had a primitive culture mostly from the African continent context is untrue and a distinctive
For example, Nigerian culture is asserted to share some similarities with the Ghanaian culture on
various cultural platforms, unlike it could be on the Western and eastern worlds' oriental culture
practices. Culture is diverse and uniquely manifested, depending on an individual’s locality. The
sense of cultural uniqueness is normally due to variations in culture brought about by different or
mutated cultural practices (Idang, 2015). For instance, the traditional African practices and
beliefs are different and unique, depending on region, tribe, and the surrounding environment.
Variations in culture are primarily depicted when comparing cultures. African culture is often
passed from one generation to the next through cultural initiation. For example, in Kenya, the
Maasai community who are pastoralists often pass their culture to the next generation during
cultural initiations like circumcision. Before an individual is circumcised, he is taken through
society’s traditions, believes, and norms (Idang, 2015). In the Maasai, after the teachings of the
cultural practices, an individual is deemed ready for an initiation to transition from one age group
to the next. Many Africa tribes subscribe to cultural transmission techniques like that applied by
The study was limited to cultural transmission gauges to obtain an authentic result on the
transmission techniques used to pass cultural practices and norms from generation to the next.
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The research notes that the notion of cultural intergeneration transmission capital does not stop
the insertion of more general characters.
Theoretical, it is asserted that culture may be passed from one generation to the next in numerous
ways. The research has three hypotheses;
H0: educational, cultural capital does impact the participants in the acquisition of culture.
H1: educational, cultural capital does not impact the participants in the acquisition of
The assessment applies a chi-square and Likert scale to synthesis results. The data obtained from
the research was analyzed through SPSS software.
The participants (n= 150)
Variable Frequency Percentage Variable Frequency Percentage
Age group Gender
18-21 years 49 40 Male 96 78
22-25 years 101 60 Female 54 22
The results insinuate that sixty per cent of the participants were in the age bracket of 22-25years,
while forty per cent of the research are in the age group of 18-21 years of age. Seventy-eight per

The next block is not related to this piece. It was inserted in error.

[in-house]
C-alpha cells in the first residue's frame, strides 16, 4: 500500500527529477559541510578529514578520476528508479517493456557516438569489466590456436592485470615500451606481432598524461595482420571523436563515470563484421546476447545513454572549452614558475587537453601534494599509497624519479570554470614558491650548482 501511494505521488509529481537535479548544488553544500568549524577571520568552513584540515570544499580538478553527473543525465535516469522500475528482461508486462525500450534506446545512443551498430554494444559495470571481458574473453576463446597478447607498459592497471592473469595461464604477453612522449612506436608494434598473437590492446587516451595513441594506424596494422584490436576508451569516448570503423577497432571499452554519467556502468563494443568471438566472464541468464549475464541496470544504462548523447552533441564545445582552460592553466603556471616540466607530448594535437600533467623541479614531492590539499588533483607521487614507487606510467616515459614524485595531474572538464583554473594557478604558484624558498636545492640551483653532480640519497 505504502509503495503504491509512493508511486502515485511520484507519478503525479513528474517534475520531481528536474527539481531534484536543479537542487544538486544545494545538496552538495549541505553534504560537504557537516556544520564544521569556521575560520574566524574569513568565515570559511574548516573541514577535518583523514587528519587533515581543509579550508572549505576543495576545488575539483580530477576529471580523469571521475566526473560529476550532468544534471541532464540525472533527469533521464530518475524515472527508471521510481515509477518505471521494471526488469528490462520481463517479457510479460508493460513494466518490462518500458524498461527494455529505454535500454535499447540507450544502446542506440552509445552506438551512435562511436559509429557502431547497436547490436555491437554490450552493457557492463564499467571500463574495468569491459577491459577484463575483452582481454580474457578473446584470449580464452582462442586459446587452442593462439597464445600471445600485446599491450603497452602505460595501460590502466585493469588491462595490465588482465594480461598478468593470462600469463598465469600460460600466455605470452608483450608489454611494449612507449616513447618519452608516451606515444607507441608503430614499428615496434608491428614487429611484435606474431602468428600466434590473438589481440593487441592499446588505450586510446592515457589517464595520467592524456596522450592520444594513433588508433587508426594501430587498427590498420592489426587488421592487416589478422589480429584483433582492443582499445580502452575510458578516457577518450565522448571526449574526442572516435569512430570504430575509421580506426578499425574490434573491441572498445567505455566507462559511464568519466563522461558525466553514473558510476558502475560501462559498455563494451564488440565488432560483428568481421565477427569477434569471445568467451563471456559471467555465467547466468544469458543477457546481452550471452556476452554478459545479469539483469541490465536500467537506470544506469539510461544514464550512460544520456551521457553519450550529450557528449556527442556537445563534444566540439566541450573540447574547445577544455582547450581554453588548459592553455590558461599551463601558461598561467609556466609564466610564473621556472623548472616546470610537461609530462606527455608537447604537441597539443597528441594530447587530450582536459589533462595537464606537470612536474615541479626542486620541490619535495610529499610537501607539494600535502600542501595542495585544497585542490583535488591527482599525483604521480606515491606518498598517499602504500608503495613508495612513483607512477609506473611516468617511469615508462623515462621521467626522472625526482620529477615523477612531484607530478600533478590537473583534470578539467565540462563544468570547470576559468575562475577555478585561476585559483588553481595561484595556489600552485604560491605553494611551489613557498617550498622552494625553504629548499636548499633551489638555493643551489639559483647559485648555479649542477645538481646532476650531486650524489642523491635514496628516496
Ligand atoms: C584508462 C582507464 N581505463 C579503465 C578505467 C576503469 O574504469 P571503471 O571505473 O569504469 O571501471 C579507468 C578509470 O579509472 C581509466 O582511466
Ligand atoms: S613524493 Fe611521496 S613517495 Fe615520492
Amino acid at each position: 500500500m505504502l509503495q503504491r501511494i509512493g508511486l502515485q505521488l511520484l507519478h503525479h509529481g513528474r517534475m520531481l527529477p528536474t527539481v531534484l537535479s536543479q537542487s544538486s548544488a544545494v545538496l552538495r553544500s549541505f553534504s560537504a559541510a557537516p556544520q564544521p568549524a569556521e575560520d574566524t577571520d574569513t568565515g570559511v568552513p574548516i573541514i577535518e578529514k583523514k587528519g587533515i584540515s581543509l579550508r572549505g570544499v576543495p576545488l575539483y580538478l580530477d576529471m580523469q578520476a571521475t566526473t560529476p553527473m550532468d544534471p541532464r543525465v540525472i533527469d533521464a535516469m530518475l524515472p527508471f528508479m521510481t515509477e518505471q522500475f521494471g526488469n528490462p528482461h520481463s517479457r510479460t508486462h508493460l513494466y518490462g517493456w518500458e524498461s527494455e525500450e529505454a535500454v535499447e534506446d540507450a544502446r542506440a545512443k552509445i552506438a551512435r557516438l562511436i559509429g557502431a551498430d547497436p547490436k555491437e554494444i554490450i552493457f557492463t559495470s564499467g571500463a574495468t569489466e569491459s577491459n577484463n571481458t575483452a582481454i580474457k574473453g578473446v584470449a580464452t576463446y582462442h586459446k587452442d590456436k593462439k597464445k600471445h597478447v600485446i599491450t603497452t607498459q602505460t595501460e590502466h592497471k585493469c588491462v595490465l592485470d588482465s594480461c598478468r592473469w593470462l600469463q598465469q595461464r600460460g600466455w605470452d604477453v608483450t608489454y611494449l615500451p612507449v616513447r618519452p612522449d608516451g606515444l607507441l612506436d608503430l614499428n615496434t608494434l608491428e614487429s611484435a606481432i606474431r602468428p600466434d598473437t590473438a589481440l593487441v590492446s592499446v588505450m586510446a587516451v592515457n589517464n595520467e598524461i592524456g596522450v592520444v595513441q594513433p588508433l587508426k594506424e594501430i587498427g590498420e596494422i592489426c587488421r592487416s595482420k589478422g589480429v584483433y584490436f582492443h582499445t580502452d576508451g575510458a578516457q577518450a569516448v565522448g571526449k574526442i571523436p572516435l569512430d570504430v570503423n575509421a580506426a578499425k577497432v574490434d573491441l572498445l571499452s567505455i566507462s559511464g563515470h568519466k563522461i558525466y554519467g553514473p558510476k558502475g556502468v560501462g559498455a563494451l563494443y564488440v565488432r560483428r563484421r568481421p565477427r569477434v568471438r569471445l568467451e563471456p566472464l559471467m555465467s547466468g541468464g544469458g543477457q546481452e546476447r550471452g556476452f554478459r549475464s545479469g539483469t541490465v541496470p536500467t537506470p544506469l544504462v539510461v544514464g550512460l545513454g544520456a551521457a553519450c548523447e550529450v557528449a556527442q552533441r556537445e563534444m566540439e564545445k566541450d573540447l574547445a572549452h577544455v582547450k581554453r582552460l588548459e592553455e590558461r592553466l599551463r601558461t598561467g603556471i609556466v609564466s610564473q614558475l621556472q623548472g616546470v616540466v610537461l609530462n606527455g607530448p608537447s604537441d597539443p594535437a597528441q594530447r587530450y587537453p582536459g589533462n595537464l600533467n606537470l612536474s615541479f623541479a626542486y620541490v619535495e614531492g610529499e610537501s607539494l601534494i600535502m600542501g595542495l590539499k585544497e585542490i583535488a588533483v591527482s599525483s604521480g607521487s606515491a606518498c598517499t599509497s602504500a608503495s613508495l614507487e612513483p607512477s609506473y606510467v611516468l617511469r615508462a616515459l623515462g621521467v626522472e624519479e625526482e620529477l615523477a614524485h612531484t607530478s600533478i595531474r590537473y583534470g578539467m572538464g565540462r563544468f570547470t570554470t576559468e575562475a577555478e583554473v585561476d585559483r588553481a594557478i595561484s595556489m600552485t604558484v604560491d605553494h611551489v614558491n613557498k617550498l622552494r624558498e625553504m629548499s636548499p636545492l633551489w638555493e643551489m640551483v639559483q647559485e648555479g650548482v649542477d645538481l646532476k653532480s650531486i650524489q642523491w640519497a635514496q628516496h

cent were male respondents and Twenty-two percent of the respondents were female.
Hypothesis analysis: 1
H0: educational cultural capital does really impact the participants in acquisition of
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H1: educational cultural capital does not really impact the participants in acquisition of
Did you acquire cultural believes and practices through education?
Did you acquire
cultural believes and
No Yes Total
No 64 35 99
Yes 83 68 151
Total 147 103 250
The chi-square value(X2): 2.31 degree of freedom and significance level equals one hundred and
The study uses a chi-square test in both variables. The results show that the value of chi-square is
2.31, which is bigger than the value in the table when the degree of freedom equals one, with a
significance level of 0.129. it implies that the hypothesis educational, cultural capital impacts the
participants in the acquisition of culture is accepted and valid. In contrast, educational, cultural
capital does not impact the participants' acquisition of culture is an unacceptable hypothesis and
Culture can be passed from generation to the next in various forms depending on one’s society.
Education remains the best form of intergenerational transmission among many societies around
the globe. Education must not be basically formal, but any way of teaching either through games,
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stories, art, and dances can provide a good platform for passing cultural practices to the next
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Deb, R. K. (2013). Indian family systems, collectivistic society and psychotherapy.
Idang, G. E. (2015). AFRICAN CULTURE AND VALUES. Lagos: Unisa press.
Kaszynska, G. C. (2016). Understanding the value of arts & culture. The AHRC Cultural Value